Technically speaking, the starting point of the choke is getting the collar grip. The goal is to get as deep of a grip as you can while having the opponent’s back. For the grip, the thumb needs to go on the inside part of the lapel. The area of your gripping hand that is under the thumb should end up under the opponent’s chin. A cool trick to remember is to always look to turn the edge of the collar upwards by twisting your wrist in a forward manner. This creates an arrow-head-like structure that goes under the chin really easily, but cannot be pulled out.
Once the choking arm is in place, it’s time to think about changing the angle. The idea is to open release your back control hooks so that the leg that is on the same side as the choking lapel goes across the opponent’s body. that is going to get your free arm closer to their leg. The point is to grab the Gi pants on that leg at the level of the need of the knee. For top control, it’s paramount to focus on gripping the outer part of the Gi at the knee. For a finish, all you need to do is ext3end your hips while leaning back.
Variations For Every Occasion
Passing into a bow and arrow choke is a dream combination. Rafael Lovato Jr, one of the top American black belts, walks us through this one. He starts things off with an X-pass and reacts to his opponent turning as a defense. During the turn, Lovato gets the choking grip on the collar and threads his foot under the opponent’s hips. The hook allows you to control your opponent while you get the second hook in. From there, it’s just the regular bow and arrow finish.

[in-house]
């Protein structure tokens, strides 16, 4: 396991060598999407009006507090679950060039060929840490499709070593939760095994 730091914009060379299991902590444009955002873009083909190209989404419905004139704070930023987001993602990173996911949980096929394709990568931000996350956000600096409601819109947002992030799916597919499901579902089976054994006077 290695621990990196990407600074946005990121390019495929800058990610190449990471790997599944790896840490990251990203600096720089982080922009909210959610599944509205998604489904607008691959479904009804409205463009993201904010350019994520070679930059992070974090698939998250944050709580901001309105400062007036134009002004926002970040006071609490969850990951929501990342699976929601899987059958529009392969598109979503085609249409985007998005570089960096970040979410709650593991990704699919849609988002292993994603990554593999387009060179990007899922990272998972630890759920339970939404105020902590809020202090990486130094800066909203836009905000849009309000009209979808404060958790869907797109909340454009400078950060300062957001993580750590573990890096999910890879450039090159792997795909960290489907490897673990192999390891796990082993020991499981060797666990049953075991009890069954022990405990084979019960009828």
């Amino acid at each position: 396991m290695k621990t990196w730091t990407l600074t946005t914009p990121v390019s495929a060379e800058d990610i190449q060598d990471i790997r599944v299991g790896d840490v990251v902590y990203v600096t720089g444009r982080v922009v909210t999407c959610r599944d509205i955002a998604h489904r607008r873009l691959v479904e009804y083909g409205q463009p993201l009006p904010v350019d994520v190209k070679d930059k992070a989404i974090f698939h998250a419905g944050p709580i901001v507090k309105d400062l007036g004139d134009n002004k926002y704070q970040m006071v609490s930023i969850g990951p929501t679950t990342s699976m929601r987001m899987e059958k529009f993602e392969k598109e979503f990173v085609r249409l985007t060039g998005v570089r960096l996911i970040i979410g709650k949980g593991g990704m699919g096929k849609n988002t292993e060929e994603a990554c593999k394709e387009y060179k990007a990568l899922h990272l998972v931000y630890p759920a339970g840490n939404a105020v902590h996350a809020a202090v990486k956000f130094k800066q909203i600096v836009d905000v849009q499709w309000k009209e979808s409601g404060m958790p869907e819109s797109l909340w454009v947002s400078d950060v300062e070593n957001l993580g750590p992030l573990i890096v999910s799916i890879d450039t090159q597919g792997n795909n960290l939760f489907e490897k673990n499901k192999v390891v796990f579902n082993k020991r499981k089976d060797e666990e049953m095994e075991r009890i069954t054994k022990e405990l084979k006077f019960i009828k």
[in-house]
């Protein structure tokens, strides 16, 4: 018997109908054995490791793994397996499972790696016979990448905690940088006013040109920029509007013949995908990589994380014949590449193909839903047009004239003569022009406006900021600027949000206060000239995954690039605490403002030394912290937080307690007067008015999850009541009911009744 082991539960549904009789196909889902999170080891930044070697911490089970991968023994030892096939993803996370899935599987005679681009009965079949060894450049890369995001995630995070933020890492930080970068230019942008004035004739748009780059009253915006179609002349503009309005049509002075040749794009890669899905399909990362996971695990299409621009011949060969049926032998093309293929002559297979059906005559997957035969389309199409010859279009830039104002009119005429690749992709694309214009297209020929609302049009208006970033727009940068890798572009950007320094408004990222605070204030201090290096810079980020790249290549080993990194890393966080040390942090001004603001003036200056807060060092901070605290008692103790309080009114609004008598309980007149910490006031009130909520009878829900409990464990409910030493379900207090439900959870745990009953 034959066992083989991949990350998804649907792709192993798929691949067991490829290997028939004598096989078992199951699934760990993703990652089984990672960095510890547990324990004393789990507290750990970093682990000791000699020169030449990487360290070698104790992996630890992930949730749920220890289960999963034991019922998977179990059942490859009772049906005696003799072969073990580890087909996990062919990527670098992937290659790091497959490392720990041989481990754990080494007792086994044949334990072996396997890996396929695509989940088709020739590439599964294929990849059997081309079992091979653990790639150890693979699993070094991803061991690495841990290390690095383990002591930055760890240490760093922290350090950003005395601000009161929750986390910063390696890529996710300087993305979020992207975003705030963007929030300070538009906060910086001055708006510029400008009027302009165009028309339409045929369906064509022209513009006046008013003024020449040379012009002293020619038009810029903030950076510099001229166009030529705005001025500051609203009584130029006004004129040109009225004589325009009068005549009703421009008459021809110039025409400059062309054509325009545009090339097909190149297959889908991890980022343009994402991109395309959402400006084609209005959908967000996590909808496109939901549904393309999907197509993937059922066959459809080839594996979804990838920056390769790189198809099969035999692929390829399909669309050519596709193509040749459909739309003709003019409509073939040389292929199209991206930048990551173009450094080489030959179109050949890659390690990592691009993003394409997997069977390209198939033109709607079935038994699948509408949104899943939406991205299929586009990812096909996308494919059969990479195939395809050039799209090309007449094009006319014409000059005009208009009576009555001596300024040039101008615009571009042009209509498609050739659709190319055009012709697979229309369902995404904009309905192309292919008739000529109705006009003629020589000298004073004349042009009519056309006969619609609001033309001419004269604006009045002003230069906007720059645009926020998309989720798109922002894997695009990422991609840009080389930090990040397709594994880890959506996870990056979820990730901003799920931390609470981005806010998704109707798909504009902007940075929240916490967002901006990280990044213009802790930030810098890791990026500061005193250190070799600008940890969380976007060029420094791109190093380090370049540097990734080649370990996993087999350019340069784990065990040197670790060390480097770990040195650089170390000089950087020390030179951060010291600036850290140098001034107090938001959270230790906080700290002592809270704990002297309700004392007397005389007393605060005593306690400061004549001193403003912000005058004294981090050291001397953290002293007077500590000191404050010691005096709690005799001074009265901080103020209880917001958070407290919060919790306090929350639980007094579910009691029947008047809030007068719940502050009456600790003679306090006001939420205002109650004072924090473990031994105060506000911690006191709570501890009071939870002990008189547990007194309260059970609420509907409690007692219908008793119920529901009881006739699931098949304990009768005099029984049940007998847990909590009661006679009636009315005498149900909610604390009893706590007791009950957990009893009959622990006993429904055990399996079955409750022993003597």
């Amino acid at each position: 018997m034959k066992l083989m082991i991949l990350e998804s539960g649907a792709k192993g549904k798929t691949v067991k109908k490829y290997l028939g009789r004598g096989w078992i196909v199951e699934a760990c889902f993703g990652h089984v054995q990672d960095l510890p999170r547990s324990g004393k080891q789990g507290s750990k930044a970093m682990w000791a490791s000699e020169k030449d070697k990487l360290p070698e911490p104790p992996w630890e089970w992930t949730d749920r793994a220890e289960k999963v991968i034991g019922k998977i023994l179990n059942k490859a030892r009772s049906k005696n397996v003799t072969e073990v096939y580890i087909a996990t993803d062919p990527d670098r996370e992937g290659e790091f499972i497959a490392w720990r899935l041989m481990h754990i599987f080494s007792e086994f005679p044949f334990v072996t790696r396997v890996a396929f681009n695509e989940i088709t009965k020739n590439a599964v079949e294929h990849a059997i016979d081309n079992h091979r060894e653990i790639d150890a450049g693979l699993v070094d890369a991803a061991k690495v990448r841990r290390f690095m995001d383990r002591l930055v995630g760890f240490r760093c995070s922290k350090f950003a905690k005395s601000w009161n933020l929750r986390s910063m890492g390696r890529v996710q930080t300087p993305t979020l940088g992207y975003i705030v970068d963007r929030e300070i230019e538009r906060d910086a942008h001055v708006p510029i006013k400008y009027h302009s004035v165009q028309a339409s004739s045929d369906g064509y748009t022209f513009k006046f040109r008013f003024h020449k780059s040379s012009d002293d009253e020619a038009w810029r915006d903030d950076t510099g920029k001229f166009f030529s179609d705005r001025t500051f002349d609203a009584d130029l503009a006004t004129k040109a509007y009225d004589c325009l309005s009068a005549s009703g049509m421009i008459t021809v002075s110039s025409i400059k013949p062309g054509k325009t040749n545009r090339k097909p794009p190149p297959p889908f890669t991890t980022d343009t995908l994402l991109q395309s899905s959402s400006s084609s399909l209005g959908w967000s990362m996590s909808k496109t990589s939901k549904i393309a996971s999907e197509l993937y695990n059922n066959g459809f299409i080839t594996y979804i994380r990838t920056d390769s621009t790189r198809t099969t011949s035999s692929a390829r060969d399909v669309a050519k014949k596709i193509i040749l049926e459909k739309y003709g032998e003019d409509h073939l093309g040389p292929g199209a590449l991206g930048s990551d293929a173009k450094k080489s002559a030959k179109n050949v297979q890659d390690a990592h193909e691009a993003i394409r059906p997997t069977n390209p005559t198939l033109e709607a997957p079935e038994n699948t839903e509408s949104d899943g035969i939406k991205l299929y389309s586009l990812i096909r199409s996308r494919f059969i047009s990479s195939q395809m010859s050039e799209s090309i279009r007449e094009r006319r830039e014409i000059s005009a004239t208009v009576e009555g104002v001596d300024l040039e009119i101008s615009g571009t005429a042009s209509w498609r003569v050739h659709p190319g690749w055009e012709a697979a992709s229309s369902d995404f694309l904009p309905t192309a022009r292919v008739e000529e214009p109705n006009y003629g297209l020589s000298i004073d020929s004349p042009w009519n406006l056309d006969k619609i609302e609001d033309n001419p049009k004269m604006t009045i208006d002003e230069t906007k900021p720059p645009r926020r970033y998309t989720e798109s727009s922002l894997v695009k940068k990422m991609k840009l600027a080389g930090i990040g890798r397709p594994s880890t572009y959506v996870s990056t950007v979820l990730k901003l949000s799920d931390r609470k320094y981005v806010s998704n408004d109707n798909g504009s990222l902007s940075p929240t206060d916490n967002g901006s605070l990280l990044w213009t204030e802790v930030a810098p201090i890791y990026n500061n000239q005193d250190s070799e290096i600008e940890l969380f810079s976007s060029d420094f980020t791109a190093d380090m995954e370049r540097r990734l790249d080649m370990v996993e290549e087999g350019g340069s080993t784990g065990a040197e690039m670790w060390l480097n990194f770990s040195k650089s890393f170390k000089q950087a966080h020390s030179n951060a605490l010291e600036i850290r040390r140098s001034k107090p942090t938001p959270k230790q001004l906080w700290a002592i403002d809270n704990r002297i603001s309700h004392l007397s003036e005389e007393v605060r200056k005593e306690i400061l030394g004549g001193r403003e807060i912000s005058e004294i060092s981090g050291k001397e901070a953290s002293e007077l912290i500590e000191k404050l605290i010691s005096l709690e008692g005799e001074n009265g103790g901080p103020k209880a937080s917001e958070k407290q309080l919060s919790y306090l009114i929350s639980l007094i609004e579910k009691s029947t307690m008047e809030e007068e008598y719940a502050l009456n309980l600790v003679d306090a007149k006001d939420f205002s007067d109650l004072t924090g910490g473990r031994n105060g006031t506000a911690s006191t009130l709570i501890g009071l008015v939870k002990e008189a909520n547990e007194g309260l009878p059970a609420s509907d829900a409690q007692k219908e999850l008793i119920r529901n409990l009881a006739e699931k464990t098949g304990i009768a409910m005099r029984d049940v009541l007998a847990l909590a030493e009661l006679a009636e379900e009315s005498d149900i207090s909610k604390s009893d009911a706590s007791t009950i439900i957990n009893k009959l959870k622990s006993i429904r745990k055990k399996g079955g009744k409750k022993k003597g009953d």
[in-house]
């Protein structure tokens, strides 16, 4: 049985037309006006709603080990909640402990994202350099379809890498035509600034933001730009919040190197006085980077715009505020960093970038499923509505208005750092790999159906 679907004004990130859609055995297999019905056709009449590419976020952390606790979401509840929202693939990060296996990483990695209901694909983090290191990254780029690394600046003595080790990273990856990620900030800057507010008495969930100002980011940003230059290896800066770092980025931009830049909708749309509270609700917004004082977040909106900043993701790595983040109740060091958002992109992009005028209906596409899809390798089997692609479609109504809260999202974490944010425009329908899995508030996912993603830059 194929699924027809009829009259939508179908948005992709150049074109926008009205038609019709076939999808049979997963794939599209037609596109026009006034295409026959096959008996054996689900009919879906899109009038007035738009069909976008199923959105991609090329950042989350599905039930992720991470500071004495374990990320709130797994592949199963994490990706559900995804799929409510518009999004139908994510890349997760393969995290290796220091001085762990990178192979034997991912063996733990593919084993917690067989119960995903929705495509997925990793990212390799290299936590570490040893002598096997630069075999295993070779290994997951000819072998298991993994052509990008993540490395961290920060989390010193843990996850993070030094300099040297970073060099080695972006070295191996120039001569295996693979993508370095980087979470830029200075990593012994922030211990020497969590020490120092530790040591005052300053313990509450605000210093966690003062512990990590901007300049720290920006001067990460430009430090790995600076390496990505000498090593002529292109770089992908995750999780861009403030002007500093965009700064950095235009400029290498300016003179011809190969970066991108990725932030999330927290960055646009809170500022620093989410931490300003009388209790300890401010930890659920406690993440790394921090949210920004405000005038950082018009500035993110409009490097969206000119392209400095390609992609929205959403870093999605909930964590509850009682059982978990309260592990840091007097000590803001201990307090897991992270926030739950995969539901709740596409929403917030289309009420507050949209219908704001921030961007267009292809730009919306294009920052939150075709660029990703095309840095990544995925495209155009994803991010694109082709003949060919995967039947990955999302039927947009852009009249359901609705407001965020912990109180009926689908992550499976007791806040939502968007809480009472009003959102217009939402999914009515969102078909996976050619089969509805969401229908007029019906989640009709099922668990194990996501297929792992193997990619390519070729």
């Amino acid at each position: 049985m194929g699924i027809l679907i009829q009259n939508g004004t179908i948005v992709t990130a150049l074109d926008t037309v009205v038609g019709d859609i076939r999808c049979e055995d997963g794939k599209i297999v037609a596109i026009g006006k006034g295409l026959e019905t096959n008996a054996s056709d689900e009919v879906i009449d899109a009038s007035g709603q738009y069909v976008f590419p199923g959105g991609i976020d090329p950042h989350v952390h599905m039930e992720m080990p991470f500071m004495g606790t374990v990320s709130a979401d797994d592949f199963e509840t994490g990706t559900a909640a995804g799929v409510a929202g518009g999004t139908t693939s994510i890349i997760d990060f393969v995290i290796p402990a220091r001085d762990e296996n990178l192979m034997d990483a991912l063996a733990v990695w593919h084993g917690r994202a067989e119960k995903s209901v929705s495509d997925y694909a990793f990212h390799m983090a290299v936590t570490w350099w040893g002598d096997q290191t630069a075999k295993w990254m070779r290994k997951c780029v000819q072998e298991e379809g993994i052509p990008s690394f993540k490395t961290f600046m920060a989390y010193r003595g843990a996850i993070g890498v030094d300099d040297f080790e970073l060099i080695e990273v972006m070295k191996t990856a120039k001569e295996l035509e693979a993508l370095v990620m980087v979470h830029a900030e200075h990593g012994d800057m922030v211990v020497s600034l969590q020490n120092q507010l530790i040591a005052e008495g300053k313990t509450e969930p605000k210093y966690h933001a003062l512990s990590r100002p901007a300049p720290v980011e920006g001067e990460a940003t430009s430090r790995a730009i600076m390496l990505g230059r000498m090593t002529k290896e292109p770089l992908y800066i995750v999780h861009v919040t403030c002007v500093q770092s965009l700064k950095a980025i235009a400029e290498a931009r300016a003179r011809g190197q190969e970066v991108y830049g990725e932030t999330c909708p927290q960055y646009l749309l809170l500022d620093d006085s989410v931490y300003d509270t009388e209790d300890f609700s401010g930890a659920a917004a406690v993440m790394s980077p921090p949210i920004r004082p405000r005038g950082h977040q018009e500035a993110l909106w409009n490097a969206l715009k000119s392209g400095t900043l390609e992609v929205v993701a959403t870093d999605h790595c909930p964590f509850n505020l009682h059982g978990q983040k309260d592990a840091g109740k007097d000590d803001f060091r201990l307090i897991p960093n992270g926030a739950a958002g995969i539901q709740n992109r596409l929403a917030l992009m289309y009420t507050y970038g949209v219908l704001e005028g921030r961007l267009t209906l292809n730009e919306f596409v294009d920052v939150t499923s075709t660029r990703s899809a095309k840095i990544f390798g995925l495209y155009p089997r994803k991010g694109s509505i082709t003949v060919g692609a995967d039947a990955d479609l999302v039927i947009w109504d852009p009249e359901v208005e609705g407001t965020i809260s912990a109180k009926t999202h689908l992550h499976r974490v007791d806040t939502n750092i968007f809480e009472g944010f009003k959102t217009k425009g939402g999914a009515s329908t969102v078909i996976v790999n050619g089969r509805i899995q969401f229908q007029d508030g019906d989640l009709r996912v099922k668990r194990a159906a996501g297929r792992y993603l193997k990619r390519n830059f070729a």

Attacking the armbar is a very viable option from the back. However, BJJ works in every direction, so you can go for a bow and arrow choke off an armbar attempt as well. From the basic armbar position, it is important to keep control of the arm with a Kimura grip. While doing so, make sure you pull off your own lapel that is on the side of the opponent’s head. Keep the free end of the lapel in your arm and take off your leg from their head. From there, just add the lapel to your other arm and you’ve got a tight choke!
A rolling bow and arrow set up from the turtle position is as attractive as this choke gets. Actually, one of the best times to sink in a submission is during transitions. It is very important to keep the hips low and have a deep and secure collar grip before looking to roll. The roll itself is a front roll and is the most difficult part of the technique. Just remember that the aim is to get both your shoulders on the ground at the same time after you roll. Also, the leg of your opponent shouldn’t be out of reach once you finish the roll. The finish is as described above.
For the No-GI cherry on top of the choking cake, here’s a very cool variation of the bow and arrow choke. The beauty of this one is that it is a No-Gi version of this popular choke. It is a really cool option to have when an arm triangle attack fails. Key details are how you lock your fingers and keeping your arms relaxed as you apply the choke.